no true tears."—Catullus, lxvi. 15.]

     ["Is Venus really so repugnant to newly-married maids? Do they meet
     the smiles of parents with feigned tears? They weep copiously
     within the very threshold of the nuptial chamber. No, so the gods
     help me, they do not truly grieve."—Catullus, lxvi. 15.]—
     [A more literal translation. D.W.]

Neither is it strange to lament a person dead whom a man would by no
means should be alive. When I rattle my man, I do it with all the mettle
I have, and load him with no feigned, but downright real curses; but the
heat being over, if he should stand in need of me, I should be very ready
to do him good: for I instantly turn the leaf. When I call him calf and
coxcomb, I do not pretend to entail those titles upon him for ever;
neither do I think I give myself the lie in calling him an honest fellow
presently after. No one quality engrosses us purely and universally.
Were it not the sign of a fool to talk to one's self, there would hardly
be a day or hour wherein I might not be heard to grumble and mutter to
myself and against myself, "Confound the fool!" and yet I do not think
that to be my definition. Who for seeing me one while cold and presently
very fond towards my wife, believes the one or the other to be
counterfeited, is an ass. Nero, taking leave of his mother whom he was
sending to be drowned, was nevertheless sensible of some emotion at this
farewell, and was struck with horror and pity. 'Tis said, that the light
of the sun is not one continuous thing, but that he darts new rays so
thick one upon another that we cannot perceive the intermission:

         "Largus enim liquidi fons luminis, aetherius sol,
          Irrigat assidue coelum candore recenti,
          Suppeditatque novo confestim lumine lumen."

     ["So the wide fountain of liquid light, the ethereal sun, steadily
     fertilises the heavens with new heat, and supplies a continuous
     store of fresh light."—Lucretius, v. 282.]

Just so the soul variously and imperceptibly darts out her passions.

Artabanus coming by surprise once upon his nephew Xerxes, chid him for
the sudden alteration of his countenance. He was considering the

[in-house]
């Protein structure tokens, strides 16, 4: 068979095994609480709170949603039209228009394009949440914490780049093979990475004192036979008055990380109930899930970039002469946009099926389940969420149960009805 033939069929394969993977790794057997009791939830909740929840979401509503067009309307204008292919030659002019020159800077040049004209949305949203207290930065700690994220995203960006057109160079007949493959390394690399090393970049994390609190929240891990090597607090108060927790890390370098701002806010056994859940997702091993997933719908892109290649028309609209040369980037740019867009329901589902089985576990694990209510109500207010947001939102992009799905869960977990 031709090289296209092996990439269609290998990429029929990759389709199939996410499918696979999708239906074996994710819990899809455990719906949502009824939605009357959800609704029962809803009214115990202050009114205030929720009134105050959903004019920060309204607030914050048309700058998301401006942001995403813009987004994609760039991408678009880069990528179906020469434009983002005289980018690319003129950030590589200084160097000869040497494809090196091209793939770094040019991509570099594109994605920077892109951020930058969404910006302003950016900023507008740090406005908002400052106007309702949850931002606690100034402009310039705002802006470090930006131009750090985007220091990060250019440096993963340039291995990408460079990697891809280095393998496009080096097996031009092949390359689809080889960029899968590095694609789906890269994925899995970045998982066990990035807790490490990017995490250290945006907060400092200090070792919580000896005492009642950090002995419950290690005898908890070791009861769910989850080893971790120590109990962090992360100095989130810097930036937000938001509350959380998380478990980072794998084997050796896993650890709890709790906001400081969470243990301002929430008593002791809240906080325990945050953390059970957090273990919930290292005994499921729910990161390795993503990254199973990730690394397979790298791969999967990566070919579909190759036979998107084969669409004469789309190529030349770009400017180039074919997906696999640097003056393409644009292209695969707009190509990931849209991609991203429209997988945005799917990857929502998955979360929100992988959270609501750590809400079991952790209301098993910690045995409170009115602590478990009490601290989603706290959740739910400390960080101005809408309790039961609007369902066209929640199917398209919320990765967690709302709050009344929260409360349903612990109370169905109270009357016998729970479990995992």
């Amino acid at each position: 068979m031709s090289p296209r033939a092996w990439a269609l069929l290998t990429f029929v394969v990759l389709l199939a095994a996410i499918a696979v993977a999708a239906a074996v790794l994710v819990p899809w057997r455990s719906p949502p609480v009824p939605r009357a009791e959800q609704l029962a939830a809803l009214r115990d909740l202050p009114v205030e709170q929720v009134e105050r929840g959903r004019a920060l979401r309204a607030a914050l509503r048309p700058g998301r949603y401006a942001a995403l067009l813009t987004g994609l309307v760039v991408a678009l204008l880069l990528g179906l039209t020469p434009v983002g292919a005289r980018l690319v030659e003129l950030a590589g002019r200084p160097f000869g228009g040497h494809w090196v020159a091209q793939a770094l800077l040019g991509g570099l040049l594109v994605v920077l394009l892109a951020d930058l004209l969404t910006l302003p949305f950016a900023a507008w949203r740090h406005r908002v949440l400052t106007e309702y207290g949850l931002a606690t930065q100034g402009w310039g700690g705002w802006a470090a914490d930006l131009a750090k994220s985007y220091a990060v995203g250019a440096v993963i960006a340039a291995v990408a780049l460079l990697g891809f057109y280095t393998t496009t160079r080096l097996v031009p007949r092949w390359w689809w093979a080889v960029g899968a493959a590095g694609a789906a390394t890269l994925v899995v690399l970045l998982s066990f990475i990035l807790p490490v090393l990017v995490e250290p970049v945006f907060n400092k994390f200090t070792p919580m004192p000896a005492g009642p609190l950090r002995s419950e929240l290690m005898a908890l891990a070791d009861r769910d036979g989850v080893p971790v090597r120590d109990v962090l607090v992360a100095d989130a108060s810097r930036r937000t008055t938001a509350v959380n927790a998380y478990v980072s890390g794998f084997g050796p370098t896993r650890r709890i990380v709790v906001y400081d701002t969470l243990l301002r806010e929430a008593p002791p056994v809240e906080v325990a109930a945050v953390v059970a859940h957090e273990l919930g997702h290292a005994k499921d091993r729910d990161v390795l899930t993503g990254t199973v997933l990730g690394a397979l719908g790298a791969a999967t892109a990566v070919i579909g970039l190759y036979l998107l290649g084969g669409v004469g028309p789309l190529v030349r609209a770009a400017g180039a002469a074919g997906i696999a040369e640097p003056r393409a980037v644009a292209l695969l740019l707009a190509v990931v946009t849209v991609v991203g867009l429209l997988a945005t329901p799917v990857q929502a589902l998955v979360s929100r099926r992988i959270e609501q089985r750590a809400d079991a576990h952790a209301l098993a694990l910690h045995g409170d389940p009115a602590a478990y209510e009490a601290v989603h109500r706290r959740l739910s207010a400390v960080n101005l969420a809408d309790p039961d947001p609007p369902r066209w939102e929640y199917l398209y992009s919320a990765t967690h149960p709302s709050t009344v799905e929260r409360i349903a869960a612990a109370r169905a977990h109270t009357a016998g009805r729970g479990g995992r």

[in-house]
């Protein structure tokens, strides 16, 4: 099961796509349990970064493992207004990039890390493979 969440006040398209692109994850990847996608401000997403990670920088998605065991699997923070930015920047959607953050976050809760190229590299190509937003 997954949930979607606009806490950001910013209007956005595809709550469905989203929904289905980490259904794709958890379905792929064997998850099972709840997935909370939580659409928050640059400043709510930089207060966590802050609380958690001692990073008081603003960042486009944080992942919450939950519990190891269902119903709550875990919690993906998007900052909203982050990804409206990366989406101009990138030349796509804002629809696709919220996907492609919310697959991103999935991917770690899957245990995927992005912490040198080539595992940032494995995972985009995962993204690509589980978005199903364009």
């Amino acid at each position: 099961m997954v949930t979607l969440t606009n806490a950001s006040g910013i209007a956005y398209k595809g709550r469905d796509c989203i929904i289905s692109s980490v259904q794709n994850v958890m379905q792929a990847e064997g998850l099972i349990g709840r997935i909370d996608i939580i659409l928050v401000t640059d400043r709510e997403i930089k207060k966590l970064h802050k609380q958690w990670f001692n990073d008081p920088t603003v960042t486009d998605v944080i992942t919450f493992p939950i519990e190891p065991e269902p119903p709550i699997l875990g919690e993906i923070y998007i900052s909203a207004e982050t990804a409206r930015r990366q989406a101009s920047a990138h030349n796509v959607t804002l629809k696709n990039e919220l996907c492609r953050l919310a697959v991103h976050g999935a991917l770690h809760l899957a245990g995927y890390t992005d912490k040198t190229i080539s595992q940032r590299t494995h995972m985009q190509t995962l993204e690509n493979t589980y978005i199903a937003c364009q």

immeasurable greatness of his forces passing over the Hellespont for the
Grecian expedition: he was first seized with a palpitation of joy, to see
so many millions of men under his command, and this appeared in the
gaiety of his looks: but his thoughts at the same instant suggesting to
him that of so many lives, within a century at most, there would not be
one left, he presently knit his brows and grew sad, even to tears.

We have resolutely pursued the revenge of an injury received, and been
sensible of a singular contentment for the victory; but we shall weep
notwithstanding. 'Tis not for the victory, though, that we shall weep:
there is nothing altered in that but the soul looks upon things with
another eye and represents them to itself with another kind of face; for
everything has many faces and several aspects.

Relations, old acquaintances, and friendships, possess our imaginations
and make them tender for the time, according to their condition; but the
turn is so quick, that 'tis gone in a moment:

              "Nil adeo fieri celeri ratione videtur,
               Quam si mens fieri proponit, et inchoat ipsa,
               Ocius ergo animus, quam res se perciet ulla,
               Ante oculos quorum in promptu natura videtur;"

     ["Nothing therefore seems to be done in so swift a manner than if
     the mind proposes it to be done, and itself begins. It is more
     active than anything which we see in nature."—Lucretius, iii. 183.]

and therefore, if we would make one continued thing of all this
succession of passions, we deceive ourselves. When Timoleon laments the
murder he had committed upon so mature and generous deliberation, he does
not lament the liberty restored to his country, he does not lament the
tyrant; but he laments his brother: one part of his duty is performed;
let us give him leave to perform the other.